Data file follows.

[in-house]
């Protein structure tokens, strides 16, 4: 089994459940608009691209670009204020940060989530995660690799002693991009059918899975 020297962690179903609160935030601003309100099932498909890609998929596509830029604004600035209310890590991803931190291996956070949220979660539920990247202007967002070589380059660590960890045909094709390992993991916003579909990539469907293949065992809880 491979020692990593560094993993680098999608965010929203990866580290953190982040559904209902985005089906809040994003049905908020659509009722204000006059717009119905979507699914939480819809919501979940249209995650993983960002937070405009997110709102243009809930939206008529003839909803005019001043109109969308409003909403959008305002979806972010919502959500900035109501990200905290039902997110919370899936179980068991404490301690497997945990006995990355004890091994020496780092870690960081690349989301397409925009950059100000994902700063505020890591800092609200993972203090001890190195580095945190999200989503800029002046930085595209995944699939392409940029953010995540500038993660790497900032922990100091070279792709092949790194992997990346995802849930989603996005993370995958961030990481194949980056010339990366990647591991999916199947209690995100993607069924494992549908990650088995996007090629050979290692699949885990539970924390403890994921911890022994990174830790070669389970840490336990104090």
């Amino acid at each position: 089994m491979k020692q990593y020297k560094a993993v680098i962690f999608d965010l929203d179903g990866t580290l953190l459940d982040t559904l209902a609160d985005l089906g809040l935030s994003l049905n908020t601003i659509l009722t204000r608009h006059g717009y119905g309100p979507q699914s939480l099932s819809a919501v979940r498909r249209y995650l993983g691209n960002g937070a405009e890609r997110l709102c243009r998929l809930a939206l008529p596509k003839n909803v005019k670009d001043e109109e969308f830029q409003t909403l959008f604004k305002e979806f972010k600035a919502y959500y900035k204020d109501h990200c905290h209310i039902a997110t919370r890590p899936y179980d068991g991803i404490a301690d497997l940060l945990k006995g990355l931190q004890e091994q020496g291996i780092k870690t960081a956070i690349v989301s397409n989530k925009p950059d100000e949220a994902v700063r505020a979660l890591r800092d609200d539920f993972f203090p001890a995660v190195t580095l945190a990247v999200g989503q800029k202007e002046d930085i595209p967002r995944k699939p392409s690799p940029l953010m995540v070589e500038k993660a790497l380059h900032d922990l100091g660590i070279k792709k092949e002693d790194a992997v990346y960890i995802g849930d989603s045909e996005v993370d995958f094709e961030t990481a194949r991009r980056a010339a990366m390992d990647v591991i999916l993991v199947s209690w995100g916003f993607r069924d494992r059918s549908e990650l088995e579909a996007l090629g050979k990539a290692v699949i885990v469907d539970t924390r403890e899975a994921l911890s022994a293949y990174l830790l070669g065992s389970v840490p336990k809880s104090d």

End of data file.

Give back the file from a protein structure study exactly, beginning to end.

[in-house]
């Protein structure tokens, strides 16, 4: 089994459940608009691209670009204020940060989530995660690799002693991009059918899975 020297962690179903609160935030601003309100099932498909890609998929596509830029604004600035209310890590991803931190291996956070949220979660539920990247202007967002070589380059660590960890045909094709390992993991916003579909990539469907293949065992809880 491979020692990593560094993993680098999608965010929203990866580290953190982040559904209902985005089906809040994003049905908020659509009722204000006059717009119905979507699914939480819809919501979940249209995650993983960002937070405009997110709102243009809930939206008529003839909803005019001043109109969308409003909403959008305002979806972010919502959500900035109501990200905290039902997110919370899936179980068991404490301690497997945990006995990355004890091994020496780092870690960081690349989301397409925009950059100000994902700063505020890591800092609200993972203090001890190195580095945190999200989503800029002046930085595209995944699939392409940029953010995540500038993660790497900032922990100091070279792709092949790194992997990346995802849930989603996005993370995958961030990481194949980056010339990366990647591991999916199947209690995100993607069924494992549908990650088995996007090629050979290692699949885990539970924390403890994921911890022994990174830790070669389970840490336990104090």
């Amino acid at each position: 089994m491979k020692q990593y020297k560094a993993v680098i962690f999608d965010l929203d179903g990866t580290l953190l459940d982040t559904l209902a609160d985005l089906g809040l935030s994003l049905n908020t601003i659509l009722t204000r608009h006059g717009y119905g309100p979507q699914s939480l099932s819809a919501v979940r498909r249209y995650l993983g691209n960002g937070a405009e890609r997110l709102c243009r998929l809930a939206l008529p596509k003839n909803v005019k670009d001043e109109e969308f830029q409003t909403l959008f604004k305002e979806f972010k600035a919502y959500y900035k204020d109501h990200c905290h209310i039902a997110t919370r890590p899936y179980d068991g991803i404490a301690d497997l940060l945990k006995g990355l931190q004890e091994q020496g291996i780092k870690t960081a956070i690349v989301s397409n989530k925009p950059d100000e949220a994902v700063r505020a979660l890591r800092d609200d539920f993972f203090p001890a995660v190195t580095l945190a990247v999200g989503q800029k202007e002046d930085i595209p967002r995944k699939p392409s690799p940029l953010m995540v070589e500038k993660a790497l380059h900032d922990l100091g660590i070279k792709k092949e002693d790194a992997v990346y960890i995802g849930d989603s045909e996005v993370d995958f094709e961030t990481a194949r991009r980056a010339a990366m390992d990647v591991i999916l993991v199947s209690w995100g916003f993607r069924d494992r059918s549908e990650l088995e579909a996007l090629g050979k990539a290692v699949i885990v469907d539970t924390r403890e899975a994921l911890s022994a293949y990174l830790l070669g065992s389970v840490p336990k809880s104090d």